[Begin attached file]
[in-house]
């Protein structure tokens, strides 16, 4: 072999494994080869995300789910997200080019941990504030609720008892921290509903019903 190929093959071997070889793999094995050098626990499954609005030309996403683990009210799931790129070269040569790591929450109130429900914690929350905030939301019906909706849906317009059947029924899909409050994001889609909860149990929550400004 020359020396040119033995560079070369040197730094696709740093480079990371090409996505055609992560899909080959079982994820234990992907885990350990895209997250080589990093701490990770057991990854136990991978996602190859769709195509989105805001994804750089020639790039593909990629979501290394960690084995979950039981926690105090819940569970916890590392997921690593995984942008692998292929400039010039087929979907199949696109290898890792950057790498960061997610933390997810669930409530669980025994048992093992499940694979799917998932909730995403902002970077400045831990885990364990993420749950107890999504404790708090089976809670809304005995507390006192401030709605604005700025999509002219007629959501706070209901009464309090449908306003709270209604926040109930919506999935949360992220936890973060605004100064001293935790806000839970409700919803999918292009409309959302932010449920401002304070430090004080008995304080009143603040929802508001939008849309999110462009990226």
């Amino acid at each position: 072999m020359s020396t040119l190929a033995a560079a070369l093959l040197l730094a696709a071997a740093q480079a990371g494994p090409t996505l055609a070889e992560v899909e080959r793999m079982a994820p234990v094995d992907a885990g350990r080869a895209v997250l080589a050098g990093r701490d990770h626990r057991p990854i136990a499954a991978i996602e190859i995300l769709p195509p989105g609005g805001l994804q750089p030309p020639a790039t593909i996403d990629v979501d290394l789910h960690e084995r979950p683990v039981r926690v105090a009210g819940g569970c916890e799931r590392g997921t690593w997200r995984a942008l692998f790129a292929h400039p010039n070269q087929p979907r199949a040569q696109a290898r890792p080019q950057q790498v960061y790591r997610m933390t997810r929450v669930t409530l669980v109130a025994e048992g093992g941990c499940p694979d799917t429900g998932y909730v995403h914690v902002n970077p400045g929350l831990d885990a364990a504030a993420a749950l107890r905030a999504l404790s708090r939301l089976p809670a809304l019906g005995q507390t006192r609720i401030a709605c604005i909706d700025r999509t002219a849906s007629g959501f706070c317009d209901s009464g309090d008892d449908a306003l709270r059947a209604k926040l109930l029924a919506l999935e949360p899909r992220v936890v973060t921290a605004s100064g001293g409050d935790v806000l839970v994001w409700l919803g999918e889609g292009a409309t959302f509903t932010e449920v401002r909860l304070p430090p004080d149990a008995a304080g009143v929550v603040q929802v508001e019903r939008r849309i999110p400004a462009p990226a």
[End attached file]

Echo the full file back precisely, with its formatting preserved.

[in-house]
């Protein structure tokens, strides 16, 4: 072999494994080869995300789910997200080019941990504030609720008892921290509903019903 190929093959071997070889793999094995050098626990499954609005030309996403683990009210799931790129070269040569790591929450109130429900914690929350905030939301019906909706849906317009059947029924899909409050994001889609909860149990929550400004 020359020396040119033995560079070369040197730094696709740093480079990371090409996505055609992560899909080959079982994820234990992907885990350990895209997250080589990093701490990770057991990854136990991978996602190859769709195509989105805001994804750089020639790039593909990629979501290394960690084995979950039981926690105090819940569970916890590392997921690593995984942008692998292929400039010039087929979907199949696109290898890792950057790498960061997610933390997810669930409530669980025994048992093992499940694979799917998932909730995403902002970077400045831990885990364990993420749950107890999504404790708090089976809670809304005995507390006192401030709605604005700025999509002219007629959501706070209901009464309090449908306003709270209604926040109930919506999935949360992220936890973060605004100064001293935790806000839970409700919803999918292009409309959302932010449920401002304070430090004080008995304080009143603040929802508001939008849309999110462009990226």
């Amino acid at each position: 072999m020359s020396t040119l190929a033995a560079a070369l093959l040197l730094a696709a071997a740093q480079a990371g494994p090409t996505l055609a070889e992560v899909e080959r793999m079982a994820p234990v094995d992907a885990g350990r080869a895209v997250l080589a050098g990093r701490d990770h626990r057991p990854i136990a499954a991978i996602e190859i995300l769709p195509p989105g609005g805001l994804q750089p030309p020639a790039t593909i996403d990629v979501d290394l789910h960690e084995r979950p683990v039981r926690v105090a009210g819940g569970c916890e799931r590392g997921t690593w997200r995984a942008l692998f790129a292929h400039p010039n070269q087929p979907r199949a040569q696109a290898r890792p080019q950057q790498v960061y790591r997610m933390t997810r929450v669930t409530l669980v109130a025994e048992g093992g941990c499940p694979d799917t429900g998932y909730v995403h914690v902002n970077p400045g929350l831990d885990a364990a504030a993420a749950l107890r905030a999504l404790s708090r939301l089976p809670a809304l019906g005995q507390t006192r609720i401030a709605c604005i909706d700025r999509t002219a849906s007629g959501f706070c317009d209901s009464g309090d008892d449908a306003l709270r059947a209604k926040l109930l029924a919506l999935e949360p899909r992220v936890v973060t921290a605004s100064g001293g409050d935790v806000l839970v994001w409700l919803g999918e889609g292009a409309t959302f509903t932010e449920v401002r909860l304070p430090p004080d149990a008995a304080g009143v929550v603040q929802v508001e019903r939008r849309i999110p400004a462009p990226a």